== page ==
How Signs Stay True to Brand and Meet Design RequirementsBranding, Original Posts, Others, Partners-Developers-Contractors, Sign Design, Signage Regulations, Signage Tips
Can you see me now? Verizon Wireless, and many of its authorized dealers, depend on Metro Sign & Awning to see that their signage represents the company well on many sites.
For some time now, Metro Sign & Awning has been an Authorized sign manufacturer for Verizon Wireless. And while the company has a comprehensive, 200-plus-page book of branding standards, there’s a surprisingly large “gray area” and much needed flexibility built into the process of design review.
Accurate Information is Key to Best Signage Design, Installation
Because every business location is unique, regardless of how many branding guidelines there are, there must be some room for interpretation.
When a Verizon authorized dealer contacts us about updating or installing new signage, we begin the process by requesting Architectural Plans for the building. After reviewing those plans, a Metro Sign & Awning crew does a site inspection to gather other information needed by Verizon to determine if or how its design guidelines may be modified to get the best sign for that particular dealer’s location.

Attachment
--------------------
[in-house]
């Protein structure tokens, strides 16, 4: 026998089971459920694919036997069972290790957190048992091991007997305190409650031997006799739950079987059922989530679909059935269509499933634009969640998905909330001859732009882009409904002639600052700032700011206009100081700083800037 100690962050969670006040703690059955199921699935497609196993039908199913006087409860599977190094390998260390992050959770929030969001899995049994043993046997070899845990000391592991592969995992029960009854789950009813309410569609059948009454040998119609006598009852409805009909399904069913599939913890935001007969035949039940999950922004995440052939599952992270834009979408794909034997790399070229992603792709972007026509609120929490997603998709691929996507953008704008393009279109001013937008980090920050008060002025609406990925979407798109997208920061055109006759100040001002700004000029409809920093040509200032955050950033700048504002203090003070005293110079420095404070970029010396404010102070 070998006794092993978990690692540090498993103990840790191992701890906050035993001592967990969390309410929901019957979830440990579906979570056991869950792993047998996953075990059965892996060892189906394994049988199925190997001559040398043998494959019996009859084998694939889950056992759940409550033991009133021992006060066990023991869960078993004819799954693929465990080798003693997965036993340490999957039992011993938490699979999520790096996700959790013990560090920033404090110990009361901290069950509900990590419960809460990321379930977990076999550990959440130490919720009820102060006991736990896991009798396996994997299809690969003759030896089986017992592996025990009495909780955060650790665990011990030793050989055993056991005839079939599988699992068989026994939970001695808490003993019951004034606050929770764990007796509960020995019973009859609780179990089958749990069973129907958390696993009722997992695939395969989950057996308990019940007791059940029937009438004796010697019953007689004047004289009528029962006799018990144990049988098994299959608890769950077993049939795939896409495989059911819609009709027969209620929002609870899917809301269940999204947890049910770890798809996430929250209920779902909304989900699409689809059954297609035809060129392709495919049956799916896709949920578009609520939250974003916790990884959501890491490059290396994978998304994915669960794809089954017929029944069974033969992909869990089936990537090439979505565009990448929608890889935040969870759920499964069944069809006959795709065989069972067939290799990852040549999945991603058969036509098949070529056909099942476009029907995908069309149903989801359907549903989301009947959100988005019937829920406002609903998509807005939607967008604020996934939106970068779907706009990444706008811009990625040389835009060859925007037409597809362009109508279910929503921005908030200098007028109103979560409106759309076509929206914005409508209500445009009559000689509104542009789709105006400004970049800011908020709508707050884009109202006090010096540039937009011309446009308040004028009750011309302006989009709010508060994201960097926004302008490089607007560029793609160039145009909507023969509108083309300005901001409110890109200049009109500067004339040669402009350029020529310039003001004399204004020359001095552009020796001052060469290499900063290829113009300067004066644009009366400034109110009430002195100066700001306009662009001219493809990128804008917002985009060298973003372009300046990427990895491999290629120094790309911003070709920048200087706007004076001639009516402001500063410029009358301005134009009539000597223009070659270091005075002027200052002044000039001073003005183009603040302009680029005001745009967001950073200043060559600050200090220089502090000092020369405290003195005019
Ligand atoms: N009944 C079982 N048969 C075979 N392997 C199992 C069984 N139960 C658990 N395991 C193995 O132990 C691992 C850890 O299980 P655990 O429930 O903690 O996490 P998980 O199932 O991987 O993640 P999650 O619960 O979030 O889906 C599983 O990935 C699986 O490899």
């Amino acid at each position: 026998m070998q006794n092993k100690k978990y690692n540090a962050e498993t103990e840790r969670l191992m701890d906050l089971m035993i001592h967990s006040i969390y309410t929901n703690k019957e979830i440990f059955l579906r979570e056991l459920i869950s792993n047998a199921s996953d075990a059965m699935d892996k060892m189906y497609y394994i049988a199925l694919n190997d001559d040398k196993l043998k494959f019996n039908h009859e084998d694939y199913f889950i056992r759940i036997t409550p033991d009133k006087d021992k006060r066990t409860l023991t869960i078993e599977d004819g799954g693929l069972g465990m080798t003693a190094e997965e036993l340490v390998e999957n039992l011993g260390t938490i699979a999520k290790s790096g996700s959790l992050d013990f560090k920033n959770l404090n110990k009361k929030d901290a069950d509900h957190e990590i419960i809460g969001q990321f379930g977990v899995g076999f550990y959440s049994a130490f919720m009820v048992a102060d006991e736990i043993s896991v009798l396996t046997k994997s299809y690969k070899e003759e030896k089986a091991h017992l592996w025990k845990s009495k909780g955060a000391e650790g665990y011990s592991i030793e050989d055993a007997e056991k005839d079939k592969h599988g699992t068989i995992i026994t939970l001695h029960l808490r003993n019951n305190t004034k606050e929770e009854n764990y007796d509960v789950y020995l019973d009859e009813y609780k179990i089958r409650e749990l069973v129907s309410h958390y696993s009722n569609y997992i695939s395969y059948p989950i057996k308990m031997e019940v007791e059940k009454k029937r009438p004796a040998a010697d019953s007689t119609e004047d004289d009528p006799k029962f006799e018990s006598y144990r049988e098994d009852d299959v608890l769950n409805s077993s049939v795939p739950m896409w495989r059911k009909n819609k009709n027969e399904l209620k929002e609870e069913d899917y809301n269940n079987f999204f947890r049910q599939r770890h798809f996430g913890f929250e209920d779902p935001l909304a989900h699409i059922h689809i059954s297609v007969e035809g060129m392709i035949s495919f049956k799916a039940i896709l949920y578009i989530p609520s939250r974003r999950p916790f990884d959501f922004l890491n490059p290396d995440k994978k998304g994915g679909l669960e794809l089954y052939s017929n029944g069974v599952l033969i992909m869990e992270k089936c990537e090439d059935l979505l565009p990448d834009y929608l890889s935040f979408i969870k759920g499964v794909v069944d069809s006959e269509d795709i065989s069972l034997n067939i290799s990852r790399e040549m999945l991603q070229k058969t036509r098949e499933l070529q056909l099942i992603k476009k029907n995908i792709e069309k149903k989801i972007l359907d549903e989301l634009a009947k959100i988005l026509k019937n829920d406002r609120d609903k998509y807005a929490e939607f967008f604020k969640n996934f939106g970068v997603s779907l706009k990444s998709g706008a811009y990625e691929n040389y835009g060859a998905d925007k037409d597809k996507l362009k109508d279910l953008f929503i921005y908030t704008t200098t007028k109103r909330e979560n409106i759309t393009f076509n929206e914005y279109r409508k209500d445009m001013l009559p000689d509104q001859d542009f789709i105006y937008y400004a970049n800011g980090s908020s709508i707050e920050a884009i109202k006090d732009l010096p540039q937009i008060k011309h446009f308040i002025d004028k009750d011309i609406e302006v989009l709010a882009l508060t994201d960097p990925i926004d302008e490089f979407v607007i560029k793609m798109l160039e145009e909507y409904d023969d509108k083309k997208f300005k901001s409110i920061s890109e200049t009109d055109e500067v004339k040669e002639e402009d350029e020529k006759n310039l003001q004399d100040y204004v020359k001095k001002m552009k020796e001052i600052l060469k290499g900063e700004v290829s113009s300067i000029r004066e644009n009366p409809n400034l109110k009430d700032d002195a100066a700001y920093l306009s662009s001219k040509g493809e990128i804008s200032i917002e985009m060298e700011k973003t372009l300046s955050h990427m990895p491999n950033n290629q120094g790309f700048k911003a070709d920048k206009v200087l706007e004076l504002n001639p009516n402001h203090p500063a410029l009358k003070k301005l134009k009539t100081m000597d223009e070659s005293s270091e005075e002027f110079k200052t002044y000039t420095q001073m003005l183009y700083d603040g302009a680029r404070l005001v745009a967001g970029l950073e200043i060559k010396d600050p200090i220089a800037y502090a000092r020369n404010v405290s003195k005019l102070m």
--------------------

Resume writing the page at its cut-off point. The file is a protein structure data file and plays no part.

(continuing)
Some of the factors include how far the building is set back from the Main Road, how far the front door of the business is from the parking lot, and the speed limit and traffic on the street the business fronts.
All of those factors help determine the best viewing height of target V in the logo, and the best placement (perpendicular v. parallel) of the sign. Obviously, it’s critical to conduct the site visit early so the sign can be designed to meet Verizon requirements. At the same time, there is quite a bit of other information to collect, as there are many other factors that affect the sign’s ultimately being approved – most importantly, the landlord’s requirements, and town zoning laws.
It’s a layered process, and good communication is the key to keeping the the project moving toward completion.
While channel letters are preferred, some municipalities do not allow internally illuminated letters. Some landlords allow only halo lit letters, or gooseneck lighting. Requirements regarding colors, letter heights and depth can also vary.
Aesthetic Appeal is Always a Requirement
In addition to navigating signage requirements dictated by corporate branding, zoning ordinances and standards set by the landlord or property management company, challenges can be practical as well – such as figuring out how to get electrical service to the sign.
We aim to strike a balance so everyone’s specifications are met – and always, of course, ensuring that the sign serves the public, and the company’s customers, by providing attractive and clear identification directing people to the dealer location.
The bottom line: signage must work for all parties – while doing its most important job, which is to attract customers.